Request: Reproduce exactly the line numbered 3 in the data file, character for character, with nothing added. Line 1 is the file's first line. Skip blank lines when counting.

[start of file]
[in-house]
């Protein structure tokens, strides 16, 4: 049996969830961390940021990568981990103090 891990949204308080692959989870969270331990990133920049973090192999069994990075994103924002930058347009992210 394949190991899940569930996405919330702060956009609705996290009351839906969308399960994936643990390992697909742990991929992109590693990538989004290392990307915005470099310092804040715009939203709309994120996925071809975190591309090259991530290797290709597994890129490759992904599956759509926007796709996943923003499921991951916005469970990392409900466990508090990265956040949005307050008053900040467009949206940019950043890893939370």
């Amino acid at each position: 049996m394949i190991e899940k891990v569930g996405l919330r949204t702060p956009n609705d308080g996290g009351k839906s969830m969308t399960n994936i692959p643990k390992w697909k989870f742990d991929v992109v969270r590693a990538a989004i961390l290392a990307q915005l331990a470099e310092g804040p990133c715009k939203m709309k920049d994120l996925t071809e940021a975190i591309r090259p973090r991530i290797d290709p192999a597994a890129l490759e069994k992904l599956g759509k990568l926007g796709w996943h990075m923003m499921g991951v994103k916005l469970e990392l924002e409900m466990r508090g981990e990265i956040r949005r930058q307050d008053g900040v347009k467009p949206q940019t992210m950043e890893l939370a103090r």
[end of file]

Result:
């Amino acid at each position: 049996m394949i190991e899940k891990v569930g996405l919330r949204t702060p956009n609705d308080g996290g009351k839906s969830m969308t399960n994936i692959p643990k390992w697909k989870f742990d991929v992109v969270r590693a990538a989004i961390l290392a990307q915005l331990a470099e310092g804040p990133c715009k939203m709309k920049d994120l996925t071809e940021a975190i591309r090259p973090r991530i290797d290709p192999a597994a890129l490759e069994k992904l599956g759509k990568l926007g796709w996943h990075m923003m499921g991951v994103k916005l469970e990392l924002e409900m466990r508090g981990e990265i956040r949005r930058q307050d008053g900040v347009k467009p949206q940019t992210m950043e890893l939370a103090r």